Written by David Bowie and Enda Walsh Director: Ivo van Hove
King’s Cross Theatre, London N1 (0844-815 7141) Until 22 January 2017 Running time: 1hr 50mins (no interval) David Bowie was always the most “theatrically minded” of rock stars, said Paul Taylor in The Independent, and Lazarus, which is a kind of sequel to The Man Who Fell to Earth (the 1976 Nicolas Roeg film in which Bowie starred) sits squarely in that tradition. Bowie worked on this show the year before he died, and “how consoling” it is to discover what a “rare and mesmeric testament” it is. The production combines Bowie’s music – familiar hits and three new songs – with a script by the Irish playwright Enda Walsh, which takes up the story of Thomas Newton, the alienated alien played by Bowie in the film. First staged in New York (it premiered just weeks before Bowie’s death in January), Ivo van Hove’s “superlatively staged and sung production” has now been remounted in a “custom-built 960-seat pop-up” in King’s Cross. Spectacular to look at, and beautifully acted, it held me “rapt throughout”.
Not me, said Michael Billington in The Guardian. It’s a strange amalgam, this show: part sci-fi story, part rock concert, part video installation, part study in alienation. “While the separate ingredients are fascinating to watch” – and Bowie’s death of course lends proceedings a “patina of melancholy” – I rarely felt moved. Overall, the show is a disappointment, agreed Dominic Cavendish in The Daily Telegraph. Even so, just hearing (“live and loud”) some of those classics – Life on Mars, Absolute Beginners, Changes, Heroes and, above all, the weepie Where Are We Now? – “causes a mist of emotionsteeped reverie to descend. For some, that’ll be enough.”
The best thing about Lazarus is the committed performances, said David Jays in The Sunday Times – especially that of Michael C. Hall, who makes a “memorable” Newton and has a fine, Bowie-like singing voice. The stage pictures, too, can be “beguiling”: a massacre of black balloons, blood that runs white like milk, a childlike rocket outline taped on the floor. But however enticing the images, it’s hard to work up enthusiasm for this listless “muddle” of a show. “Is there life on Mars? Possibly. Is there life in Lazarus? Barely a flicker.” An Inspector Calls Stephen Daldry’s “visionary” production of J.B. Priestley’s “sophisticated agitprop” – one of this year’s GCSE set texts – returns to the West End in a strongly cast revival. It’s still “astounding” stuff (Telegraph). character, from the eager young suitor to the down-and-out poet mired in his past. “The blazing ardour” of Grigòlo’s singing “reveals the poet Hoffmann as a life force, burning brilliantly till the last drop of energy is spent”.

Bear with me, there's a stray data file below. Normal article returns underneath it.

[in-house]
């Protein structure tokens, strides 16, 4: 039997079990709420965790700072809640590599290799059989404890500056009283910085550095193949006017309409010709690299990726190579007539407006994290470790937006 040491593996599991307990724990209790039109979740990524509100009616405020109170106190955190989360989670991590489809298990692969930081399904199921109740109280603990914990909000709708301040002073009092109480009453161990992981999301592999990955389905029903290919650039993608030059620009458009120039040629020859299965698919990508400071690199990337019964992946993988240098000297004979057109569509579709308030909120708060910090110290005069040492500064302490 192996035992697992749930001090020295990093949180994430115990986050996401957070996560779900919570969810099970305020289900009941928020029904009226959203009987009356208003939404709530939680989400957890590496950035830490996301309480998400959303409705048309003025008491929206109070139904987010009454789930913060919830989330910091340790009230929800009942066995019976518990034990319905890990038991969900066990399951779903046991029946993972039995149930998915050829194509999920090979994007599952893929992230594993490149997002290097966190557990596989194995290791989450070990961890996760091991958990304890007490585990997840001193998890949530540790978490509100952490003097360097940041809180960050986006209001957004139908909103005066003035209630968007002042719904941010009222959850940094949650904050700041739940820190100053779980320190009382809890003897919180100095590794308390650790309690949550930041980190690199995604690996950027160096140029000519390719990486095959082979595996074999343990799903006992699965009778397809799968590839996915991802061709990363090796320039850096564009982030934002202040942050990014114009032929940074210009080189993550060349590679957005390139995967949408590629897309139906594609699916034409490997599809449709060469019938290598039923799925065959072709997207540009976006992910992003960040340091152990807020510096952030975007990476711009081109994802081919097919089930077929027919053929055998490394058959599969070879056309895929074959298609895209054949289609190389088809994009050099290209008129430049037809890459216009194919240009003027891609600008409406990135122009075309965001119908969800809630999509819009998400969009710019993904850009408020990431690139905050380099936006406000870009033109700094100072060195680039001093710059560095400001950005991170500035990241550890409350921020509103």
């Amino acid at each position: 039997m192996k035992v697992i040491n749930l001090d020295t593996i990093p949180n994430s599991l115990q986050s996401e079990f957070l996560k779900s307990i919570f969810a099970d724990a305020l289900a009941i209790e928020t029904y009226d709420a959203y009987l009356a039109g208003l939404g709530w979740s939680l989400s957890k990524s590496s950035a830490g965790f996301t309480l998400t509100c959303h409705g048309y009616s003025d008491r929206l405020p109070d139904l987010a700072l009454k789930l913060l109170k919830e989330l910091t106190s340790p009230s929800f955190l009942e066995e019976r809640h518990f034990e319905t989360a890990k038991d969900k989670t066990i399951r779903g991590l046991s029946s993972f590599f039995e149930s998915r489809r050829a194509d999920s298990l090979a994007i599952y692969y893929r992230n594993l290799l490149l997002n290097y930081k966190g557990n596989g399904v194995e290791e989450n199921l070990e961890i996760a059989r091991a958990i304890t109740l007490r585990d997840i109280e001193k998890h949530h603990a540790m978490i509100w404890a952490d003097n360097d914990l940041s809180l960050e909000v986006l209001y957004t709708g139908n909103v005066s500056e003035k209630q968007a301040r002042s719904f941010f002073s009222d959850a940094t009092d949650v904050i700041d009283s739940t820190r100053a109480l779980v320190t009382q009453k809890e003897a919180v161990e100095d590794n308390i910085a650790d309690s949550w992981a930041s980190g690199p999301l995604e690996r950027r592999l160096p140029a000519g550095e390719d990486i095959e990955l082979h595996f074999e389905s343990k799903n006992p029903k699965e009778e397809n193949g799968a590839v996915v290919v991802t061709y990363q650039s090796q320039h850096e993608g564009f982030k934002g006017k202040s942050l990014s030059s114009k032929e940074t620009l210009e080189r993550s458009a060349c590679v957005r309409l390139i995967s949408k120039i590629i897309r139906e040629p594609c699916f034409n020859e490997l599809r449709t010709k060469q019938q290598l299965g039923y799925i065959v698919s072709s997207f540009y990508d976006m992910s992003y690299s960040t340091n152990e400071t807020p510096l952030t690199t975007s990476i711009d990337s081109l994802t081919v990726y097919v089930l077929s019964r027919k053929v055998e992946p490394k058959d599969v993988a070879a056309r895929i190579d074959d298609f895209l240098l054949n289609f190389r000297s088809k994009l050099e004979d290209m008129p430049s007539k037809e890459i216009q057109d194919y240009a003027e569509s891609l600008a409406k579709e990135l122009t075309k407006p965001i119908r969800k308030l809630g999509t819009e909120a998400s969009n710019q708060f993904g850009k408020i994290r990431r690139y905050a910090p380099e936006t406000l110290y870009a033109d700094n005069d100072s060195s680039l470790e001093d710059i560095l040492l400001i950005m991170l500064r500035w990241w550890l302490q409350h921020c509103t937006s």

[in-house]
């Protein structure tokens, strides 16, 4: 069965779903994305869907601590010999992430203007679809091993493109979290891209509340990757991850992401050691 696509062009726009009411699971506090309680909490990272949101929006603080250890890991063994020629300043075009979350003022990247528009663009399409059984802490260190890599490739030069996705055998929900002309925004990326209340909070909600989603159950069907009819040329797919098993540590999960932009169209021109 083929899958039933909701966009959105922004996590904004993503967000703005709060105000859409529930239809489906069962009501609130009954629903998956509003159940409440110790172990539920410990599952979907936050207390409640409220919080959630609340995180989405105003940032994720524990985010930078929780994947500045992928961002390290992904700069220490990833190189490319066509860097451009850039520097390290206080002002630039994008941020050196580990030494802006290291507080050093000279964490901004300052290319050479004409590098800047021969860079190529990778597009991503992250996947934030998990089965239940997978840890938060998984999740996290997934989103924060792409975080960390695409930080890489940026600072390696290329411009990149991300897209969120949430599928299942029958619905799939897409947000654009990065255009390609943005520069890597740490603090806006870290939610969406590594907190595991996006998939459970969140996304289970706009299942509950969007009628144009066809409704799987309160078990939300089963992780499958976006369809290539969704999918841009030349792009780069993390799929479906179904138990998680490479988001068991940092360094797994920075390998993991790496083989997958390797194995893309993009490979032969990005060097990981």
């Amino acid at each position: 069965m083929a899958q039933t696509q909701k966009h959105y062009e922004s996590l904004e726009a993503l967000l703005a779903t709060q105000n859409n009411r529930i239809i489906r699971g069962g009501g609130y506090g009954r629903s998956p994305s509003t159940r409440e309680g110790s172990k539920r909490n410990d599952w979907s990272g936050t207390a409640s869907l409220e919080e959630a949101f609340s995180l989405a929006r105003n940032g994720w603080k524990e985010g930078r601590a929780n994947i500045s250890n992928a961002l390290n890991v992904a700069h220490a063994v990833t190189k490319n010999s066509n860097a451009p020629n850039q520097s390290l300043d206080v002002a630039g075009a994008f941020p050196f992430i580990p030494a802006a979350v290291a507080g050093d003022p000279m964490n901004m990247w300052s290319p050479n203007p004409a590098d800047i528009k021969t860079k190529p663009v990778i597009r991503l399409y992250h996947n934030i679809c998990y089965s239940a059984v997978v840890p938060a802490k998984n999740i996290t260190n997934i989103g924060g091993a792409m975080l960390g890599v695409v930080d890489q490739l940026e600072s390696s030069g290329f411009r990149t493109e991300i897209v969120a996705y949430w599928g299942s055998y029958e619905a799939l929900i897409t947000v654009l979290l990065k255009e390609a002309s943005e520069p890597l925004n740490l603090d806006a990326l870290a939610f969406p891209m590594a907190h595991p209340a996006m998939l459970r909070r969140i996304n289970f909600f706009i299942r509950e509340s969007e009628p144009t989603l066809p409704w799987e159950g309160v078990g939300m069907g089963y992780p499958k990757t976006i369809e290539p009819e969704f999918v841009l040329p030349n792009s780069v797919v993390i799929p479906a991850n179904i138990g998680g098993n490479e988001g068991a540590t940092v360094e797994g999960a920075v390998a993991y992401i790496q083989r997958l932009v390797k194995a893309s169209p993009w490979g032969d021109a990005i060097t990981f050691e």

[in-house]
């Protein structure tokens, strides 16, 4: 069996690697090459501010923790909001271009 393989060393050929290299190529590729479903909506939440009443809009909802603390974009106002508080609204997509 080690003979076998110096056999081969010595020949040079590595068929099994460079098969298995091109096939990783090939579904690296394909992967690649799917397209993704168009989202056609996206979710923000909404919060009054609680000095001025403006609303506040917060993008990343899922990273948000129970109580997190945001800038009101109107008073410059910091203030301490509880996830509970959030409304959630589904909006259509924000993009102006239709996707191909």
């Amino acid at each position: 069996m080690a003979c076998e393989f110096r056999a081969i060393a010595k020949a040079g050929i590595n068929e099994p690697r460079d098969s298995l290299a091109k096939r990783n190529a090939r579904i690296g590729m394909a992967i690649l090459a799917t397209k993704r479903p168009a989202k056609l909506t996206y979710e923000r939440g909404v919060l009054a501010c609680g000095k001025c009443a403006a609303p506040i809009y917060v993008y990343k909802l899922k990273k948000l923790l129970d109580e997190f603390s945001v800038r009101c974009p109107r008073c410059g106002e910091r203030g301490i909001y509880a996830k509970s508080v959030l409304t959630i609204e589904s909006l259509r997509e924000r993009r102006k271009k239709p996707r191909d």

Thomas Hampson plays the multiple versions of Hoffmann’s demonic nemesis with an unsettling mix of menace and charm, said Tim Ashley in The Guardian. The women are also excellent. Sofia Fomina’s Olympia, with her “steely, clockwork coloratura”, contrasts nicely with Christine Rice’s “truly dangerous” Giulietta. Sonya Yoncheva makes a heartbreaking Antonia, and Kate Lindsey is strong as Nicklausse, the “voice of reason that Hoffmann all too rarely hears”. All told, this is a “beguiling” piece of music theatre: by turns “witty, erotic and macabre”. Barb Jungr and John McDaniel: Come Together Jungr’s “thinking person’s cabaret” approach to Dylan, Brel and Leonard Cohen has been widely acclaimed. Now she takes on The Beatles, with McDaniel’s piano arrangements adding bold harmonic and rhythmic twists (Sunday Times).
Hall with Sophia Anne Caruso